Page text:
From “Prospect” magazine 2008
I was elected to the City Council in October 2001 at a bye-election, half way or more through the life of that Council. All the councillors were happily ensconced in their roles but someone wanted off the Planning Committee and on I went instead. A normal state of affairs, with a politician expected to turn his hand to almost anything, the key political questions being much the same whatever the field. The political question which struck me fairly soon was – why do members of this Committee often find themselves approving developments which many know are really not good enough?
The other question which came to intrigue me later was why so many politicians, when they are first elected and often for many years thereafter, don’t know what they want. Ask the question – what do you want your city to be like, next year, in ten years? Some few know the answer very well and are trying to get there. Others seem almost surprised by the question.
I think the reason, and it comes from Greg Clark, that whirlwind thinker about cities, is this. A local authority does three kinds of things – it provides services (from schools to street cleaning), it regulates (trading standards to licensing) and it does what I call ‘city-making’, developing a successful city. Local services affect local voters head on; they are also demand-led, sucking up budget and, for both those reasons, they command full political attention. Regulation is important to the day-to-day life of local business and local voters and so has its share of attention too. City-making is long-term and involves outsiders, sometimes from across the world, often more than locals. Elections are short-term and outsiders don’t vote – so here attention wavers.
Perhaps that is why the members of the planning committee sometimes went along with what they knew wasn’t good enough. With insufficient attention, the political tools weren’t available. Politics is the art of the possible – so what we needed to do was to expand what was possible!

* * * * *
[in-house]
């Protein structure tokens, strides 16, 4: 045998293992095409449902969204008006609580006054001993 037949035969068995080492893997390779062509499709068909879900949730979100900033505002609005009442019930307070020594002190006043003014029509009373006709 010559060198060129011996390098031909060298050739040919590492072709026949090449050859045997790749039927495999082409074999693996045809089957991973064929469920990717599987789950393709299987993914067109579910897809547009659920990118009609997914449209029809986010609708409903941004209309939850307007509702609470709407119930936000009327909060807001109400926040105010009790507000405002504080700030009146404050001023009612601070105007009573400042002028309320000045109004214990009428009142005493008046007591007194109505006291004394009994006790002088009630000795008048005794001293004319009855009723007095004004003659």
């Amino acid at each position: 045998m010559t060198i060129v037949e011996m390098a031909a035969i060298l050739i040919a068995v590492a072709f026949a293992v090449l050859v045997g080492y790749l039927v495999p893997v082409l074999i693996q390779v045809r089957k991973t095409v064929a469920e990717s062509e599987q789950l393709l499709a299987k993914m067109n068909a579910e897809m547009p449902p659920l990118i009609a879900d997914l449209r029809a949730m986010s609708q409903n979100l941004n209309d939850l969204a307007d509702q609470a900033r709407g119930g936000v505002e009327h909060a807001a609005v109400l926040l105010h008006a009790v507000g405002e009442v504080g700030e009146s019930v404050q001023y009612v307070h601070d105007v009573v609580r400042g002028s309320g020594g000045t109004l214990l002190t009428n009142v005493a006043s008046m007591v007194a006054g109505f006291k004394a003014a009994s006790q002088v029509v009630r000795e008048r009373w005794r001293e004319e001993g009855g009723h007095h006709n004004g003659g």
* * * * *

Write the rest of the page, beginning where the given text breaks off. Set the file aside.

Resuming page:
A group of us thought about it and Edinburgh’s Design Initiative was conceived. It was, I believe, the first in the country.
What I think it has now begun to do is to give politicians and others a sense that, actually, we can shape the city, we can do better, we can expand our influence beyond what we previously thought what was possible (those limits so often fortified by some who advised us).
Of course, not everyone wanted to play. Politicians beginning to think a little always puts some people off. The Design Initiative, as it began to get established, was of concern to those less-than-good architects who knew they fell into that worrisome category. It was a pleasure to see some of those names less often – and others, more competent, more concerned with the nature of the place within which they were proposing to build, start to appear.
One set of people who really found (and find) it hard were the large-scale house-builders. Almost all of them have the capacity to build good places; they’ve all done it. But so often they don’t. The victory for the Committee in the appeal by Wimpey over our decision, against officer advice, to refuse their development at Shrub Place on design grounds, was a pivotal moment in the battle to do better. The disdain coming from both the developer and his counsel for us politicians, who dared to know better than them on just a tenth of their salary, was palpable and often expressed. The importance to this politician of having a designer around was critical to getting the result we did, providing the intellectual framework to think about the surrounding city, the lives people lived, the way Wimpey’s proposal ought to enhance both, but didn’t, and the way in which, with ease, it could be done so much better.